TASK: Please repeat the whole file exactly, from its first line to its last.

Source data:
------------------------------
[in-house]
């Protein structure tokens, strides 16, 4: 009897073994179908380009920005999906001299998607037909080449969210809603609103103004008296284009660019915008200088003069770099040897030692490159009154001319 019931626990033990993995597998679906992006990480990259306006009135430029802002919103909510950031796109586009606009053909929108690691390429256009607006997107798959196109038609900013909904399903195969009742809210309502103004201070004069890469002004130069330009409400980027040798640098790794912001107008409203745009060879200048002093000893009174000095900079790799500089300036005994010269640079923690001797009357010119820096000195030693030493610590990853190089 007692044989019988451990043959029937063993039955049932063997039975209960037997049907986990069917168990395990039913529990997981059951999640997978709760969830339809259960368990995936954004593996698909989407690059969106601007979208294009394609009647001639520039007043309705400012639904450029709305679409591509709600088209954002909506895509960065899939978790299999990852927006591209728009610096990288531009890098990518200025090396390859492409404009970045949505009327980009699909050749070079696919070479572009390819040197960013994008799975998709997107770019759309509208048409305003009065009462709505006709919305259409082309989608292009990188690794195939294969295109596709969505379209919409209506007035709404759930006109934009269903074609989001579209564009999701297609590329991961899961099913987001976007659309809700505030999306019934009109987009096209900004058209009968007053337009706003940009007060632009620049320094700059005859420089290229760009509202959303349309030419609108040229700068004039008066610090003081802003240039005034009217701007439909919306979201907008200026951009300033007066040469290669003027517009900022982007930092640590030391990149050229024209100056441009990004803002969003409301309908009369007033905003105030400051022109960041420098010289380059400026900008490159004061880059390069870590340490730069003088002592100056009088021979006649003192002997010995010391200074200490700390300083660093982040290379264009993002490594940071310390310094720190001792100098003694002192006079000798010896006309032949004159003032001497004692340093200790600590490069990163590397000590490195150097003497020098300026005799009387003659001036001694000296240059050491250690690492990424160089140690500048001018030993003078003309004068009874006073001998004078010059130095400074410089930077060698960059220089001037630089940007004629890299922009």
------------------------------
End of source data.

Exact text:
[in-house]
């Protein structure tokens, strides 16, 4: 009897073994179908380009920005999906001299998607037909080449969210809603609103103004008296284009660019915008200088003069770099040897030692490159009154001319 019931626990033990993995597998679906992006990480990259306006009135430029802002919103909510950031796109586009606009053909929108690691390429256009607006997107798959196109038609900013909904399903195969009742809210309502103004201070004069890469002004130069330009409400980027040798640098790794912001107008409203745009060879200048002093000893009174000095900079790799500089300036005994010269640079923690001797009357010119820096000195030693030493610590990853190089 007692044989019988451990043959029937063993039955049932063997039975209960037997049907986990069917168990395990039913529990997981059951999640997978709760969830339809259960368990995936954004593996698909989407690059969106601007979208294009394609009647001639520039007043309705400012639904450029709305679409591509709600088209954002909506895509960065899939978790299999990852927006591209728009610096990288531009890098990518200025090396390859492409404009970045949505009327980009699909050749070079696919070479572009390819040197960013994008799975998709997107770019759309509208048409305003009065009462709505006709919305259409082309989608292009990188690794195939294969295109596709969505379209919409209506007035709404759930006109934009269903074609989001579209564009999701297609590329991961899961099913987001976007659309809700505030999306019934009109987009096209900004058209009968007053337009706003940009007060632009620049320094700059005859420089290229760009509202959303349309030419609108040229700068004039008066610090003081802003240039005034009217701007439909919306979201907008200026951009300033007066040469290669003027517009900022982007930092640590030391990149050229024209100056441009990004803002969003409301309908009369007033905003105030400051022109960041420098010289380059400026900008490159004061880059390069870590340490730069003088002592100056009088021979006649003192002997010995010391200074200490700390300083660093982040290379264009993002490594940071310390310094720190001792100098003694002192006079000798010896006309032949004159003032001497004692340093200790600590490069990163590397000590490195150097003497020098300026005799009387003659001036001694000296240059050491250690690492990424160089140690500048001018030993003078003309004068009874006073001998004078010059130095400074410089930077060698960059220089001037630089940007004629890299922009």